Date Awarded


Document Type


Degree Name

Doctor of Philosophy (Ph.D.)


Virginia Institute of Marine Science


Carl H. Hershner

Committee Member

John E. Olney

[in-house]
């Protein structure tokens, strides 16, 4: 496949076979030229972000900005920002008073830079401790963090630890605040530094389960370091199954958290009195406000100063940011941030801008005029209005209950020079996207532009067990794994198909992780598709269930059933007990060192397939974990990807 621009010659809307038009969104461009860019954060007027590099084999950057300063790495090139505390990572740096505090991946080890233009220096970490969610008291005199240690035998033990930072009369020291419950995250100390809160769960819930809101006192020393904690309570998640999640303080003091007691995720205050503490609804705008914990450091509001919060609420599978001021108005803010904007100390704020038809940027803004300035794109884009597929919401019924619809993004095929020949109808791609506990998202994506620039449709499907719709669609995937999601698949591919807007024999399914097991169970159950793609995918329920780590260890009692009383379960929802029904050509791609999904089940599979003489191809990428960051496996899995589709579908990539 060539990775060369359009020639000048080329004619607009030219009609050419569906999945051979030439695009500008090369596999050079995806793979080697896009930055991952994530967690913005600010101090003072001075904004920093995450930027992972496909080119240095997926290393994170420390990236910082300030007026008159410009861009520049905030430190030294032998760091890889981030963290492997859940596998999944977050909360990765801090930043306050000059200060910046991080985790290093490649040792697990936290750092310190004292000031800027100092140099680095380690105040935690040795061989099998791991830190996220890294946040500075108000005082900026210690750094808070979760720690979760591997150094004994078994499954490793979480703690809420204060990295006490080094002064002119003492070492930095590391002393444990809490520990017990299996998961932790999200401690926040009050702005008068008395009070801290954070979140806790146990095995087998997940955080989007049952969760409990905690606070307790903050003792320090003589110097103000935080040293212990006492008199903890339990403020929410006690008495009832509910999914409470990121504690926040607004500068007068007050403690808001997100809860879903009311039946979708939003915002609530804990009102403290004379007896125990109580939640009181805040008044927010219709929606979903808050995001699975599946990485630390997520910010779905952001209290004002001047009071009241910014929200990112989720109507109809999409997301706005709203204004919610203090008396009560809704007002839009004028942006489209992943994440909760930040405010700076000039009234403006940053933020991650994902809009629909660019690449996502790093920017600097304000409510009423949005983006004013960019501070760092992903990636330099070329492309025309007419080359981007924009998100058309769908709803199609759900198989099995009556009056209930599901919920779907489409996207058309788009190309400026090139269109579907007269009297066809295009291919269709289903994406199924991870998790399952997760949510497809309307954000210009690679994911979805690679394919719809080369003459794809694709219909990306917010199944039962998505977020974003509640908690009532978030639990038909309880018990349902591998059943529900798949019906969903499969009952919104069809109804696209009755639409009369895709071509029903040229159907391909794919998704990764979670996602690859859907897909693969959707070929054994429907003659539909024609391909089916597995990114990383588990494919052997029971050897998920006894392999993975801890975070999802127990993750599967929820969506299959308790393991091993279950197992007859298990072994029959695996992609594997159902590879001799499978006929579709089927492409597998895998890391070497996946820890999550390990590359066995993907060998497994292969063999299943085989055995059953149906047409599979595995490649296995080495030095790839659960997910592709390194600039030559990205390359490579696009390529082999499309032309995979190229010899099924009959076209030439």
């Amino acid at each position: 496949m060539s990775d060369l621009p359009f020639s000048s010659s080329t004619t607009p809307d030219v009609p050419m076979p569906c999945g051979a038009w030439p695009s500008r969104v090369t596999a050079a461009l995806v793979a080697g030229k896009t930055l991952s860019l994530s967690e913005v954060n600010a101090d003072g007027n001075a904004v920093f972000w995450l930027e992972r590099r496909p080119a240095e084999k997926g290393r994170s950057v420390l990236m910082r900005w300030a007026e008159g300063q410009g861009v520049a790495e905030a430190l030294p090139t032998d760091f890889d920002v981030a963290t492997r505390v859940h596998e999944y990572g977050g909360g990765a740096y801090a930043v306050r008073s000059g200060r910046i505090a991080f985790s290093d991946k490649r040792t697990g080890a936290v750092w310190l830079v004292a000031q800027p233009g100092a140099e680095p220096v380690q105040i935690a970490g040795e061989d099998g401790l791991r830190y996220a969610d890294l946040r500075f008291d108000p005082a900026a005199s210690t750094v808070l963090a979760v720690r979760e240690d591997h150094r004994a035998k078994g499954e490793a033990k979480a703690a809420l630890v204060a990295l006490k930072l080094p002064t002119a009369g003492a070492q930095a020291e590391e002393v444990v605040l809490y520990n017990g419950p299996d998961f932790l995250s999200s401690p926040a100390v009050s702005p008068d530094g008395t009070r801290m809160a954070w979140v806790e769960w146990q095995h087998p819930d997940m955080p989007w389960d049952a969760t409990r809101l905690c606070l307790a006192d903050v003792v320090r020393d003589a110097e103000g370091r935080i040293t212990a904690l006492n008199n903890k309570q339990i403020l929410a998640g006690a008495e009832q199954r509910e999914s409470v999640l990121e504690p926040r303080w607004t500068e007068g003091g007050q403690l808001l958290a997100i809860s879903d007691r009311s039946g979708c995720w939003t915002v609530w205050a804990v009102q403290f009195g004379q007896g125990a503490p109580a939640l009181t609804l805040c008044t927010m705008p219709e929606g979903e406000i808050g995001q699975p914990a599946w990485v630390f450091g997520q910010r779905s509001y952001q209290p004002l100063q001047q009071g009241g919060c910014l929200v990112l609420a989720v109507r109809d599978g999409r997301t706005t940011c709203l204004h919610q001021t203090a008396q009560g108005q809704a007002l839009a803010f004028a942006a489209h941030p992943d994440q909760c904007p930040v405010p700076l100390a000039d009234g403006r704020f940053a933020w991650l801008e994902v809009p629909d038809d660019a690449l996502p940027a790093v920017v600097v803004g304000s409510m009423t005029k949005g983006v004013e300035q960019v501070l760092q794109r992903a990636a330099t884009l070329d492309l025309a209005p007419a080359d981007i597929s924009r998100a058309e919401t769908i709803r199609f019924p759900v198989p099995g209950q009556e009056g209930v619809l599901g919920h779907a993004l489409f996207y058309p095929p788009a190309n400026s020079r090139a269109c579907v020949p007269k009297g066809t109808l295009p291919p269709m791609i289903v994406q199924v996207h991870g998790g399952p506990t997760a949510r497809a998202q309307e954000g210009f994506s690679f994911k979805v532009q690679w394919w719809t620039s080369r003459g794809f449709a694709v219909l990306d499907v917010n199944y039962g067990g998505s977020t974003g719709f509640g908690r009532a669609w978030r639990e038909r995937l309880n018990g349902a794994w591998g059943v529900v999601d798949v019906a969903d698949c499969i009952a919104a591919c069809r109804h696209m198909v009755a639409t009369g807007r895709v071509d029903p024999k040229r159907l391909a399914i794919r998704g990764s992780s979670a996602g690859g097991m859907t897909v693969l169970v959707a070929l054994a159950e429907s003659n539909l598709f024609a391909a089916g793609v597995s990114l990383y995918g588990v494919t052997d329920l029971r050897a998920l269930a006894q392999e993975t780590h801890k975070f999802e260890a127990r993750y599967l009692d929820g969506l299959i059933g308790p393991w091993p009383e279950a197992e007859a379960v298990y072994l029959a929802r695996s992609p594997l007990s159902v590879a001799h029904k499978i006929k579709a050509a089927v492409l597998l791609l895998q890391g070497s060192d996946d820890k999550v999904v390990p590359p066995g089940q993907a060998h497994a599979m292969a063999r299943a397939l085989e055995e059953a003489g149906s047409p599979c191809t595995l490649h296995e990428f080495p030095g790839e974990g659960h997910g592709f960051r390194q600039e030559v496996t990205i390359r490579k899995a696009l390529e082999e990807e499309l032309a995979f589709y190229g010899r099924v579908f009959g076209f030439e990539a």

Delineation of essential fish habitat is particularly difficult for migratory fish which utilize large expanses of habitat throughout their life history. This study's main objective was the development and evaluation of habitat assessment tools for the early life stages of American shad (Alosa sapidissima) in two coastal plain rivers. to accomplish this, shad spawning and larval nursery habitats were delineated in the Mattaponi and Pamunkey rivers using presence of eggs and larvae (1997--1999) as evidence of habitat use. A watershed habitat assessment protocol was developed and used to rate habitat based on hydrographic, physical habitat, shoreline and land use parameters. These parameters were evaluated for associations with the presence of shad eggs and larvae to corroborate habitat ratings. Values for parameters used in the ratings were obtained from field assessments, long-term data sets and remote sensing in attempts to combine best-available data. Multivariate statistical analyses indicate the importance of hydrographic parameters (current velocity, dissolved oxygen and depth); physical habitat features (sediment type and deadfall); and forested shoreline/land use features to presence of eggs. Larvae were more dispersed than eggs and distinct habitat associations could not be discerned. Morphological features indicate the presence of three distinct regions along the Mattaponi and Pamunkey river gradients. Presence of eggs is typically associated with upstream and mid-river regions, while larvae were dispersed amongst the three regions. Shad eggs and larvae were more abundant on the Mattaponi River than the Pamunkey River, which is concordant with juvenile abundance. Abiotic factors hypothesized to impact spawning location, larval transport, development rates and predator/prey abundance were also examined. Utilizing the juvenile Alosa index (1991--1999) as an estimate of juvenile shad recruitment, correlation with discharge, precipitation and water temperature (March--June) was examined. Hydrographic conditions during May and June appear to most accurately predict juvenile recruitment patterns in the Mattaponi River, however trends in the Pamunkey River were not as consistent. Ultimately, discharge affects transport of weak-swimming larva to variably favorable nursery habitats. A conceptual hydrodynamic model was developed which explores potential impacts of variable habitat exposures on larvae driven by spawning location, habitat suitability, discharge and hatching rates.



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